Beginning Translation

February 13, 2012 § 3 Comments

Last year I attempted some translation for the first time.  Having read Lorca in English and conscious of a gap between what I was reading and the wrought experience of what he referred to as ‘deep song’ (Cante Jondo), I worked to understand the original.  My Spanish is okay, but not good enough for me as a reader to experience the poems at the moment of reading them.  What I gained in the sounds and rhythms of Spanish singing to me, I lost in the labour of translation (of words and phrases, but also of the culturally defined symbolism and metaphor that gives Lorca’s poetry its depth and richness).

Over several weeks in the summer, therefore, I tried to get inside the poetry through translation.  That is, I managed to translate three short poems from the Poema del Cante Jondo.  It was a liberating and worthwhile process.  I quickly found that close adherence to the original made little sense, in that the music went flat and the pictures blurred, or disappeared altogether.  So I took a step back and began working as a poet, using both the Spanish sounds and the English ones they made, and assembling a poetry which in its production brought me closer to understanding the source work.  As a result, the process also rekindled something of the sound of the original.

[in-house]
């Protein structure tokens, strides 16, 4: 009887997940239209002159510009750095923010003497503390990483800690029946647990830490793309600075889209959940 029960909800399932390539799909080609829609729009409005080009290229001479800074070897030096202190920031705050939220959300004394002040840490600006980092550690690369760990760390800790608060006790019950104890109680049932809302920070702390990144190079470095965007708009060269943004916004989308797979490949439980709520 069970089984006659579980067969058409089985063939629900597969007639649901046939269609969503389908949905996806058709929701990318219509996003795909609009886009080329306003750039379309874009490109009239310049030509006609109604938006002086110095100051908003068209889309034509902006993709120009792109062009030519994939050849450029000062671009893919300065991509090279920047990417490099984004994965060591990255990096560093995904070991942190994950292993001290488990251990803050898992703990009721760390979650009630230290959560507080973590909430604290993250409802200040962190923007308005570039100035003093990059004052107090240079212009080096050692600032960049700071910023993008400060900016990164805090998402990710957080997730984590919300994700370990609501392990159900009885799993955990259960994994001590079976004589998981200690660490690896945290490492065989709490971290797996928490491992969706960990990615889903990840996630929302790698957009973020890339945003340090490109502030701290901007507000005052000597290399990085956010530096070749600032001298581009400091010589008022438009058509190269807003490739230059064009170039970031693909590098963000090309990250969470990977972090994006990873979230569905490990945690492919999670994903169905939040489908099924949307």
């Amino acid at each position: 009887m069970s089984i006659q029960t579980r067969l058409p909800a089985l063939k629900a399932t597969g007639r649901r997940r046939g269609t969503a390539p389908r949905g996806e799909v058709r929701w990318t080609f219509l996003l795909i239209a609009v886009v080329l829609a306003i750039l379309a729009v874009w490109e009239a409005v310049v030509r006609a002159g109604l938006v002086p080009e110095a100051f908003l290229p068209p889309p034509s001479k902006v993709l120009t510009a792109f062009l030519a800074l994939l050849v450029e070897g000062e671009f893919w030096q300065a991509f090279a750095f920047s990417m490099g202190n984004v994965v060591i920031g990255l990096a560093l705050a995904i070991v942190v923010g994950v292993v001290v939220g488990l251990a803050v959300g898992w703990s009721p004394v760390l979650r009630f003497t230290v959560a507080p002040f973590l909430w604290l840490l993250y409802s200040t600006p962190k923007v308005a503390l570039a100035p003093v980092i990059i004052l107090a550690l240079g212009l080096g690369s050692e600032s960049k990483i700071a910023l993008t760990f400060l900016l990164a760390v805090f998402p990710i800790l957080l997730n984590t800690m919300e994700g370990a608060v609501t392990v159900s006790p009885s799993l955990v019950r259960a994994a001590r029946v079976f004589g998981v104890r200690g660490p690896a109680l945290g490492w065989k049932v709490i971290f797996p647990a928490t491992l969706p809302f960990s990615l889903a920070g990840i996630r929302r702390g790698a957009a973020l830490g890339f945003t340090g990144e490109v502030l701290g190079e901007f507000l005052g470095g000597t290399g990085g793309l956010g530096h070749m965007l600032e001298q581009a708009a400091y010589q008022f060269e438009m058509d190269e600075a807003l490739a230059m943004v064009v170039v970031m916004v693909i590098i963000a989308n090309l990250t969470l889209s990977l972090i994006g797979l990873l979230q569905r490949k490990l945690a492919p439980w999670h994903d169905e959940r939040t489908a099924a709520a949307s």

Here is one of the poems (I can’t add accents using this template, so apologies), with a literal translation and then my own reworking:

Topico Nocturno

En la casa se defienden
de las estrellas.
La noche se derrumba.
Dentro hay una nina muerta
con una rosa encarnada
oculta en la cabellera.
Seis ruisenores la lloran
En la reja.

Las gentes van suspirando
con las guitarras abiertas.

Night theme

In the house they defend themselves
from the stars.
The night is collapsed.
Within there is a dead girl
with a dark red rose
hidden in her hair.
Six nightingales weep
at the window bars.

The people go whispering
with their guitars open.


In the house they hide
from the stars.
The night is in ruins.
In the house a dead child lies,
a dark rose clustered in her hair.

Six nightingales weep for her
at the window bars.
The men are sighing the truth
with their guitars.


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